The Old Farmhouse

A large timber-framed and weatherboarded Yeoman farmers house, forming part of the Cheam Conservation Area with St Dunstan's Church, Whitehall, The Old Rectory and the Lumley Chapel. The Old Farmhouse has a crown post roof and large Tudor axial chimney stack in the centre with large fireplaces. The earliest part of the house is 15th Century, with several building stages extending the house in the 16th and 17th centuries, creating a Baffle House design popular in the 17th Century.

Many original features remain including oak doors and hinges, window shutters and fireplaces. Much of the timber framing is exposed throughout the house. Recent excavation and ground imaging uncovered a large Tudor kitchen underneath the house with a Tudor hearth and hood visible. Access to the cellar kitchen was by a staircase going north to south, which is now under the floor of the current kitchen. A file of text and images relating to the house is available in the Conservation Archive in Sutton Library.

Nonsuch Mansion

File:Nonsuch Park.jpg
Nonsuch Park, Cheam
Main article: Nonsuch Mansion

Nonsuch Mansion is a Grade II listed Gothic revival mansion within Nonsuch Park. The service wing is occasionally open to the public. It is a popular place for wedding receptions, as it is available for hire. In medieval times it was part of the three thousand acre manor of Cuddington. The mansion was originally built in 1731-43 by Joseph Thompson and later bought by Samuel Farmer in 1799. He employed Jeffry Wyattville to rebuild it in a Tudor Gothic style in 1802-6. Farmer was succeeded by his grandson in 1838 under whom the gardens became famous.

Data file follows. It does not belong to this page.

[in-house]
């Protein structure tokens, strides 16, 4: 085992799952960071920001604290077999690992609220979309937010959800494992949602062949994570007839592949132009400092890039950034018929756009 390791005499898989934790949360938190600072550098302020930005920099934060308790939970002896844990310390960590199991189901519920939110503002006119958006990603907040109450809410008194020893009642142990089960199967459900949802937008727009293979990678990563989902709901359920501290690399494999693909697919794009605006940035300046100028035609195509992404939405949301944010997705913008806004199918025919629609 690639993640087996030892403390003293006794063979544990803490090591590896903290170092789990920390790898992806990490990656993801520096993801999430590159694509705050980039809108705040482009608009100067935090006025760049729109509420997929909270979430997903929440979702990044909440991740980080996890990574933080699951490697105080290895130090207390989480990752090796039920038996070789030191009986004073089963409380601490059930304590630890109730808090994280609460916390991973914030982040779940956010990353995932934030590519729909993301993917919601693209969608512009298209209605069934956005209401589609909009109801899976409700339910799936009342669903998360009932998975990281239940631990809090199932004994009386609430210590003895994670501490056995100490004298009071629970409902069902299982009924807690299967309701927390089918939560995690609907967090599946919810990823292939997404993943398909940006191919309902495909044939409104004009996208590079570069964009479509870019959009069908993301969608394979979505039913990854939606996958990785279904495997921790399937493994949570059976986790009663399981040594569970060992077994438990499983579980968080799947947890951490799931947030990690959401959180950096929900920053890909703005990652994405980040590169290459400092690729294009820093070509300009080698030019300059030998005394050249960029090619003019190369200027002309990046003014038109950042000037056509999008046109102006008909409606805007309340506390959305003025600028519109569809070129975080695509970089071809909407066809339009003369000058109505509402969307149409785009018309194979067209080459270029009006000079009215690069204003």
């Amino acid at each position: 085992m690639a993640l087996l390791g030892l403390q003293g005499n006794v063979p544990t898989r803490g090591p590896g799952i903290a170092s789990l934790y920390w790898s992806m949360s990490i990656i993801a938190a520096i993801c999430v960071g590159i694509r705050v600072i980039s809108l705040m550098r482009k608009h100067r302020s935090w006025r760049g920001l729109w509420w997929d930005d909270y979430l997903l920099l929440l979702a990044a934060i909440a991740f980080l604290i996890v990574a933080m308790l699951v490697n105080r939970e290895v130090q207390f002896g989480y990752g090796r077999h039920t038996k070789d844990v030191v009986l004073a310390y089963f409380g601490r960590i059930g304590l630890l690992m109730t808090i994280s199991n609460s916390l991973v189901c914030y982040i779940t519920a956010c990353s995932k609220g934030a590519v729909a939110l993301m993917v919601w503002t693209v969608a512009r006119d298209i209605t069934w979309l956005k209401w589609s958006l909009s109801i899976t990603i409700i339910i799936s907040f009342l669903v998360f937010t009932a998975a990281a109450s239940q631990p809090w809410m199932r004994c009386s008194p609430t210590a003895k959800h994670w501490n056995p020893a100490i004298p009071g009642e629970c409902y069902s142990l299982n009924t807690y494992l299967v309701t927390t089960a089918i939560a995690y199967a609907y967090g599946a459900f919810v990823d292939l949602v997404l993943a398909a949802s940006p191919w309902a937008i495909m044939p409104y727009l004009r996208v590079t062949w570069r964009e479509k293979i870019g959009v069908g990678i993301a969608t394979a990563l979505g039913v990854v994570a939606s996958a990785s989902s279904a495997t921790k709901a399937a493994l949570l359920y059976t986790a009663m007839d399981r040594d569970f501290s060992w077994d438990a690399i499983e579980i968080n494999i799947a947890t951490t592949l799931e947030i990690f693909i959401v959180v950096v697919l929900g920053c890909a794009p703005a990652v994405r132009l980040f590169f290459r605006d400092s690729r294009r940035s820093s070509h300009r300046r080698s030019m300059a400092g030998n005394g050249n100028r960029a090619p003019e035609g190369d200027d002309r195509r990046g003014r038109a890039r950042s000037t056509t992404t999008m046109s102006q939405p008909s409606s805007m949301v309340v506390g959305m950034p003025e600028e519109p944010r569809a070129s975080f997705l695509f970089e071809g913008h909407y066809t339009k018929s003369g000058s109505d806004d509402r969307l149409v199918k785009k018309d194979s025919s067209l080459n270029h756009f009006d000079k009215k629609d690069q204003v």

Nonsuch Mansion bears a resemblance in its design to the original design of Nonsuch Palace, whose construction was begun by King Henry VIII in the 16th Century. Built within the north porch of the mansion is a block from the original Nonsuch Palace that bears an inscription which means "1543 Henry VIII in the 35th year of His reign."

Parks and gardens

Main article: Nonsuch Park

Today Cheam is mainly built up, but still retains Cheam Park and Nonsuch Park, the latter also home to an imposing historic building, Nonsuch Mansion and extensive flower gardens. Facilities include an ice cream shop and car park.

Nonsuch Park also hosts its own parkrun, which is one of the network of 5-kilometre runs which take place weekly on Saturday mornings. Nonsuch parkrun is a two-lap course that starts and finishes near the Mansion house at 9 am.

Cheam Park backs onto Nonsuch Park, with many facilities such as tennis courts, football pitches and a children's playground. <div class="thumb tnone" style="margin-left: auto; margin-right:auto; width:99%; max-width:Expression error: Unrecognized punctuation character "[".px;">